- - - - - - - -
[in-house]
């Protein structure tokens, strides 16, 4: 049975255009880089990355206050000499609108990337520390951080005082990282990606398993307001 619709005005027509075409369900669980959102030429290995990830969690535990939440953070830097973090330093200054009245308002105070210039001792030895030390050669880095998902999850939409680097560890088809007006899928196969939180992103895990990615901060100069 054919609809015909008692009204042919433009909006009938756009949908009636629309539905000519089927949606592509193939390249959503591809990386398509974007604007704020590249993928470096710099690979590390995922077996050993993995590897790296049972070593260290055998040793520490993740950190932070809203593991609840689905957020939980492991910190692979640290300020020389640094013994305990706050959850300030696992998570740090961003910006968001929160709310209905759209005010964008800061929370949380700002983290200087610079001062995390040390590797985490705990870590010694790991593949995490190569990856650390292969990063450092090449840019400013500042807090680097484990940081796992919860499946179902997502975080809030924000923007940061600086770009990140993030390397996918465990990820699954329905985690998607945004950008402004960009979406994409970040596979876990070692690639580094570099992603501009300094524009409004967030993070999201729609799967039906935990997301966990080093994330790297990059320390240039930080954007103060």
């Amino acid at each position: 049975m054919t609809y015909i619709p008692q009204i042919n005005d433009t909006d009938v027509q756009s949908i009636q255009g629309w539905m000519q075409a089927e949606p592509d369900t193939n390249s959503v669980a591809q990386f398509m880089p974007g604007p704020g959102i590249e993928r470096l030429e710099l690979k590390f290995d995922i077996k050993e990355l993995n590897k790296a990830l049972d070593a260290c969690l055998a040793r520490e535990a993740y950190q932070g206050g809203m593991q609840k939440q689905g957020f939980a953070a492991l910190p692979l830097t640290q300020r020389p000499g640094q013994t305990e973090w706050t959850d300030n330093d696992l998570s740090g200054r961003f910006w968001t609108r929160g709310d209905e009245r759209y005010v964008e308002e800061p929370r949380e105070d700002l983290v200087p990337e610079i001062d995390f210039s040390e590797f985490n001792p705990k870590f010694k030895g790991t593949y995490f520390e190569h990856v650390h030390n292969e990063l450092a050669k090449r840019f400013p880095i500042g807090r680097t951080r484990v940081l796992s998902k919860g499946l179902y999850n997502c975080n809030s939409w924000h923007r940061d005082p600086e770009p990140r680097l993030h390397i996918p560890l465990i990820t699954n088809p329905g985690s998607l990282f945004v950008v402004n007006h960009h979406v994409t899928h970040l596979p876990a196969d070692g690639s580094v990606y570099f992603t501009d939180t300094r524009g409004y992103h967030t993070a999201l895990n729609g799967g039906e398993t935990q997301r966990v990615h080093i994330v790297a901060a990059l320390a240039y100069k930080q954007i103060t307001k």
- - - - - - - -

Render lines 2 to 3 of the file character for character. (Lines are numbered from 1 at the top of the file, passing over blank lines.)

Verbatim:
């Protein structure tokens, strides 16, 4: 049975255009880089990355206050000499609108990337520390951080005082990282990606398993307001 619709005005027509075409369900669980959102030429290995990830969690535990939440953070830097973090330093200054009245308002105070210039001792030895030390050669880095998902999850939409680097560890088809007006899928196969939180992103895990990615901060100069 054919609809015909008692009204042919433009909006009938756009949908009636629309539905000519089927949606592509193939390249959503591809990386398509974007604007704020590249993928470096710099690979590390995922077996050993993995590897790296049972070593260290055998040793520490993740950190932070809203593991609840689905957020939980492991910190692979640290300020020389640094013994305990706050959850300030696992998570740090961003910006968001929160709310209905759209005010964008800061929370949380700002983290200087610079001062995390040390590797985490705990870590010694790991593949995490190569990856650390292969990063450092090449840019400013500042807090680097484990940081796992919860499946179902997502975080809030924000923007940061600086770009990140993030390397996918465990990820699954329905985690998607945004950008402004960009979406994409970040596979876990070692690639580094570099992603501009300094524009409004967030993070999201729609799967039906935990997301966990080093994330790297990059320390240039930080954007103060």
């Amino acid at each position: 049975m054919t609809y015909i619709p008692q009204i042919n005005d433009t909006d009938v027509q756009s949908i009636q255009g629309w539905m000519q075409a089927e949606p592509d369900t193939n390249s959503v669980a591809q990386f398509m880089p974007g604007p704020g959102i590249e993928r470096l030429e710099l690979k590390f290995d995922i077996k050993e990355l993995n590897k790296a990830l049972d070593a260290c969690l055998a040793r520490e535990a993740y950190q932070g206050g809203m593991q609840k939440q689905g957020f939980a953070a492991l910190p692979l830097t640290q300020r020389p000499g640094q013994t305990e973090w706050t959850d300030n330093d696992l998570s740090g200054r961003f910006w968001t609108r929160g709310d209905e009245r759209y005010v964008e308002e800061p929370r949380e105070d700002l983290v200087p990337e610079i001062d995390f210039s040390e590797f985490n001792p705990k870590f010694k030895g790991t593949y995490f520390e190569h990856v650390h030390n292969e990063l450092a050669k090449r840019f400013p880095i500042g807090r680097t951080r484990v940081l796992s998902k919860g499946l179902y999850n997502c975080n809030s939409w924000h923007r940061d005082p600086e770009p990140r680097l993030h390397i996918p560890l465990i990820t699954n088809p329905g985690s998607l990282f945004v950008v402004n007006h960009h979406v994409t899928h970040l596979p876990a196969d070692g690639s580094v990606y570099f992603t501009d939180t300094r524009g409004y992103h967030t993070a999201l895990n729609g799967g039906e398993t935990q997301r966990v990615h080093i994330v790297a901060a990059l320390a240039y100069k930080q954007i103060t307001k």